Case study from Scale2Save partner LAPO Microfinance Bank in Nigeria tells how
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BRUSSELS, 24 July 2020 – Nigeria's largest microfinance bank, LAPO Microfinance Bank accounts for more than 25% of the microfinance market share. Known as a “pro-poor" organisation, LAPO seeks to improve the lives of people at the bottom of the pyramid. To do this, their mission is to provide life-changing business capital in the form of loans that helps move thousands of Nigerians out of poverty.
Even with roots as a credit-led institution, LAPO always has a vision to also offer its customers savings and insurance products that contribute to their resilience. Doing so helps people build reserves and prepare to absorb shocks when they happen. To this end, LAPO piloted My Pikin & I – a micro-savings product embedded with a free, one-year life insurance and scholarship benefits when customers meet certain savings milestones. This product primarily targets economically productive parents, guardians and women between the ages of 20 and 50 in the low-income bracket.
At launch, however, limited product uptake meant LAPO needed a deeper understanding of how savings and insurance can help customers' lives. It conducted in-depth "customer insight" research with IDEO.org, with results showing LAPO's largest customer group save up money for expenses around their children's education and unexpected outlays. Data also showed customers highly apprehensive about life insurance and confused by the product offering. They did not fully understand product benefits and found agents falling short on the help front.
With a more comprehensive understanding of its customer base, LAPO made a few important changes to its My Pikin & I savings and insurance product. Those included:
• A change in type of insurance offered from life insurance to health, disability, maternity and education. • Improved marketing materials and advertising activities through fliers, posters, digital channels as well as market activations. • Improved service delivery through agents. • Engagement at schools, market associations and trade unions to drive uptake. • Improved transparency through transactional SMS alerts.
• A change in type of insurance offered from life insurance to health, disability, maternity and education.
• Improved marketing materials and advertising activities through fliers, posters, digital channels as well as market activations.
• Improved service delivery through agents.
• Engagement at schools, market associations and trade unions to drive uptake.
• Improved transparency through transactional SMS alerts.
The changes stuck a chord with customers, as they responded positively to changes made. They now say it's easy to access via LAPO roving staff as well as through stationary agents who are business owners situated in communities. Customers use the accounts and save towards each milestone to qualify for the accompanying benefits. LAPO sees it can make a positive difference in people's lives.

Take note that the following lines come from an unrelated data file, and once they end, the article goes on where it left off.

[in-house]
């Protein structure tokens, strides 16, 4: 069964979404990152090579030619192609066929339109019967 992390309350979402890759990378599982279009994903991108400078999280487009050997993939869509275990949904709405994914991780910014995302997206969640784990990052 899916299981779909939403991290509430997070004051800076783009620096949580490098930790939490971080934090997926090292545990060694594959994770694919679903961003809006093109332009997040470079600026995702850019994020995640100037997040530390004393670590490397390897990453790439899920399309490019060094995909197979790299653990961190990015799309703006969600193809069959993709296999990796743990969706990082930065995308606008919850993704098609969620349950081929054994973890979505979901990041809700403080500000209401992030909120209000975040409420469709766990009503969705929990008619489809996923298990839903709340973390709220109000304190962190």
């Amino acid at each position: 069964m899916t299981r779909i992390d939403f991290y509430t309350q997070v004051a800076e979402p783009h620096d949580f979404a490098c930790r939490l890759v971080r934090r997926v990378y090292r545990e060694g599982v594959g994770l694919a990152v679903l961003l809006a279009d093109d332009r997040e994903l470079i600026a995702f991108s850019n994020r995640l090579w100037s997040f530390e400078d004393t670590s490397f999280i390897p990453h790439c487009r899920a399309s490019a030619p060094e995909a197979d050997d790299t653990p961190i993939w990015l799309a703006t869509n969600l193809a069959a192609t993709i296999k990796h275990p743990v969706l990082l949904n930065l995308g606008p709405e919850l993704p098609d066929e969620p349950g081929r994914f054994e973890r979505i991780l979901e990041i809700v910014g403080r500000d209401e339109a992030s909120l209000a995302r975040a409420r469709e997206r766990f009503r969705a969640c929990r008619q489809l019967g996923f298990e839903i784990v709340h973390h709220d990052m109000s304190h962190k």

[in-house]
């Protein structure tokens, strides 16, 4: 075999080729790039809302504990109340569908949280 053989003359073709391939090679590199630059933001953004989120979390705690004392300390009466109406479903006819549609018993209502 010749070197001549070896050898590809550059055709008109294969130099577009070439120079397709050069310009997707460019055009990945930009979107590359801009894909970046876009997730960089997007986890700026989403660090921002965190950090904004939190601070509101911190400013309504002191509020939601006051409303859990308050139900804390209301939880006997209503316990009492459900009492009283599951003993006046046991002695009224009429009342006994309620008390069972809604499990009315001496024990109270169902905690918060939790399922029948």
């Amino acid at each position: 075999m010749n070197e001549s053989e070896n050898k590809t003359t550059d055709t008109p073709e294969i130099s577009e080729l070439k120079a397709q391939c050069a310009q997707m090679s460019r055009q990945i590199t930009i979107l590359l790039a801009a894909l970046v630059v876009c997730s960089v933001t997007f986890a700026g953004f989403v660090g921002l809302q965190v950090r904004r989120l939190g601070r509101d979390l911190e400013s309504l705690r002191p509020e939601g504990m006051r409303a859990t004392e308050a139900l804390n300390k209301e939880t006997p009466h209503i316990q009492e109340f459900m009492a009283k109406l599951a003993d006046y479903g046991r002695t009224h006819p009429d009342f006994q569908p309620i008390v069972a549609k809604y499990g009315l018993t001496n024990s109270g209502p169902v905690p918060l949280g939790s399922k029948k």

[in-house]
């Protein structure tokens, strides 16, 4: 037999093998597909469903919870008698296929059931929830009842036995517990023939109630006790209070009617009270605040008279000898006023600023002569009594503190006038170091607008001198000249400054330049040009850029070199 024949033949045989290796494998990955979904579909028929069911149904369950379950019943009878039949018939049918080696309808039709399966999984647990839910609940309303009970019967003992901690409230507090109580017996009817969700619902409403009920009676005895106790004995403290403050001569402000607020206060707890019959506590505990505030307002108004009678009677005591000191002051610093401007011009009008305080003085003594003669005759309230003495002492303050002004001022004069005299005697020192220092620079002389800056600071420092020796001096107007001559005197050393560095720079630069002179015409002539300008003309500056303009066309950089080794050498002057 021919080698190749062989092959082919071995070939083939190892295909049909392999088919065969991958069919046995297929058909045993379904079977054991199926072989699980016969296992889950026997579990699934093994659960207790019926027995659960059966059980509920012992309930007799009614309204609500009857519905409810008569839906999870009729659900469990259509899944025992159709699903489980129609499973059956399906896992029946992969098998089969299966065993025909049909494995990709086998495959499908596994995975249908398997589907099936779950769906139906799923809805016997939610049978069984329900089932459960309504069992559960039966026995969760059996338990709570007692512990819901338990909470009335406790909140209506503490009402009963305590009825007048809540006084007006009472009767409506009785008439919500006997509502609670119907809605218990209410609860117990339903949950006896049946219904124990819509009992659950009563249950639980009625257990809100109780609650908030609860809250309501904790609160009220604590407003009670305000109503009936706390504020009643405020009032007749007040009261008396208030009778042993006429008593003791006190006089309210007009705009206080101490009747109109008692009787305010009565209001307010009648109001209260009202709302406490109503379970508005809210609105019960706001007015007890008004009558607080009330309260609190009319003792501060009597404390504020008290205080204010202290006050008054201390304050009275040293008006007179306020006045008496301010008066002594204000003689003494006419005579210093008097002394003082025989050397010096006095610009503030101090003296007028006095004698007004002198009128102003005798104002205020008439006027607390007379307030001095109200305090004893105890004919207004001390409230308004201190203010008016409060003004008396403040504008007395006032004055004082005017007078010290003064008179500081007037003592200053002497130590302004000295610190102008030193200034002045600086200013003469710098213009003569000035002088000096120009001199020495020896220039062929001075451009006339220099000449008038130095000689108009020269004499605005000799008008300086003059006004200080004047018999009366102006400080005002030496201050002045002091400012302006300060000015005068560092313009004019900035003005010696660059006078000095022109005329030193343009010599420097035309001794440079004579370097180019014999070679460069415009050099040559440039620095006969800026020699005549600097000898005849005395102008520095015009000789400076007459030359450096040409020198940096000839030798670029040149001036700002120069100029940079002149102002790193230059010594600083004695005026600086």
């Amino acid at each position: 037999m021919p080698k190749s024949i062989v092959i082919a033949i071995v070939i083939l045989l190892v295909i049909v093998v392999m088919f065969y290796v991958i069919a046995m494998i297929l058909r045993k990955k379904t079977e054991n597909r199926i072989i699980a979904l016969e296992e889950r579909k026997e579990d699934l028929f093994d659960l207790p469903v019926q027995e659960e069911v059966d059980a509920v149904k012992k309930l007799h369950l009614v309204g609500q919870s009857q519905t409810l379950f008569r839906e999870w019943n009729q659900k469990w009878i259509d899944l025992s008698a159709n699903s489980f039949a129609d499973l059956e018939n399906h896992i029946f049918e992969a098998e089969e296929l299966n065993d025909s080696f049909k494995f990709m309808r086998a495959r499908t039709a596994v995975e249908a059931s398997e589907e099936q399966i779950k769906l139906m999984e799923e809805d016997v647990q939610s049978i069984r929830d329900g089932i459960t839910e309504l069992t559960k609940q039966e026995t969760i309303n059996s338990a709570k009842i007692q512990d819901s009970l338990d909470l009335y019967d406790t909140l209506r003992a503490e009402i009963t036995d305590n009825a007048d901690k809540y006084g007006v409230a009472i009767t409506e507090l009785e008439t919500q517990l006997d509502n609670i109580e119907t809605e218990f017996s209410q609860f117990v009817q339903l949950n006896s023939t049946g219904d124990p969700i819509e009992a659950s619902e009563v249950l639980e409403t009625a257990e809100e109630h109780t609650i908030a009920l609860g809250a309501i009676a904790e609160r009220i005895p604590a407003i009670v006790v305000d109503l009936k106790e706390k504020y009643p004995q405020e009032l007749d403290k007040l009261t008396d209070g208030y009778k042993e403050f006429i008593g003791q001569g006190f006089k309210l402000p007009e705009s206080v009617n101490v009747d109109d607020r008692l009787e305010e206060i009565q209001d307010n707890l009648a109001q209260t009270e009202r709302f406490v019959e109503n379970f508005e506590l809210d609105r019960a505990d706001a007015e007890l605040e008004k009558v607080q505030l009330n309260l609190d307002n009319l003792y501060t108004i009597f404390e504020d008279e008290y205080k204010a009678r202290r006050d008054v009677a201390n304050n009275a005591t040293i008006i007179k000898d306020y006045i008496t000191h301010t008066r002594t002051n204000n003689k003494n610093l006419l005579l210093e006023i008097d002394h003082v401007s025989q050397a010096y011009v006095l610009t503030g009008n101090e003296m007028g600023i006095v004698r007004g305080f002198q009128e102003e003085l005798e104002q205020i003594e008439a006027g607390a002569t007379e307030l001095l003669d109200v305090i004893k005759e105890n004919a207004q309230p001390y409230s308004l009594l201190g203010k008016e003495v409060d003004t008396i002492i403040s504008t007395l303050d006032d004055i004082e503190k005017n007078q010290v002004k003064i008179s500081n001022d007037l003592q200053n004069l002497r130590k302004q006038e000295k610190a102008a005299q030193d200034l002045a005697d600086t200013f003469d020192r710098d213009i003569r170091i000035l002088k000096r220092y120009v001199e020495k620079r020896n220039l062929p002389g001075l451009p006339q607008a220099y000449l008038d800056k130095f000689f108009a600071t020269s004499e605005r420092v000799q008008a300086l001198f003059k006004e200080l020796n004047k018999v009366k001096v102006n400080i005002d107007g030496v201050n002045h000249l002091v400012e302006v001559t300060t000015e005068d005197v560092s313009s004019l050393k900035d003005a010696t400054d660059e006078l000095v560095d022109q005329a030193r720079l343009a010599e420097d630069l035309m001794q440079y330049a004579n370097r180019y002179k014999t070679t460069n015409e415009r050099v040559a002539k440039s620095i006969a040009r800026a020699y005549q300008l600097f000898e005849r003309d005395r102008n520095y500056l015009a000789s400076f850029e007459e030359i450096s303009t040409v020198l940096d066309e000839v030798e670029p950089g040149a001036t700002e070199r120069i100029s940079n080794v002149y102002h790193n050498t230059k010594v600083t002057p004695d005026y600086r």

While observing impact of their efforts, LAPO's savings and insurance bundle provides an innovative approach that allows low-income families to save up small portions of their income conveniently and flexibly in daily, weekly or monthly cycles. It caters to their needs in areas such as health coverage and their children's education.
Building up resilience in West Africa
Low-income customers, especially women and rural populations, find themselves disproportionately vulnerable to shocks such as natural disasters and violence. They are also the least prepared to recover when a shock occurs given their limited access to and availability of risk mitigating strategies and tools. Many remain underserved, despite evidence showing that well-designed financial products and services can play a critical role in increasing low-income families’ resilience.
The LAPO case study comes from a learning brief that showcases a range of well-designed financial products, services and engagement strategies that help boost low-income families’ resilience in countries like Cote d’Ivoire and Nigeria. Many low-income customers across these countries suffer from the inability to cover costs for unexpected expenditures and are unable to invest to ensure crops are climate resilient, though they rely on the crop proceeds. In rural areas of Cote d’Ivoire, farmers are often not prepared to cover large expenditures such as school fees as their cash flow proves irregular and affected by weather patterns.
The financial services providers featured in this brief, published by Itad, provide case studies on Scale2Save and Savings at the Frontier initiatives funded by the MasterCard Foundation. The case studies explore their approach to product development and delivery with the need for building customer resilience as a key consideration.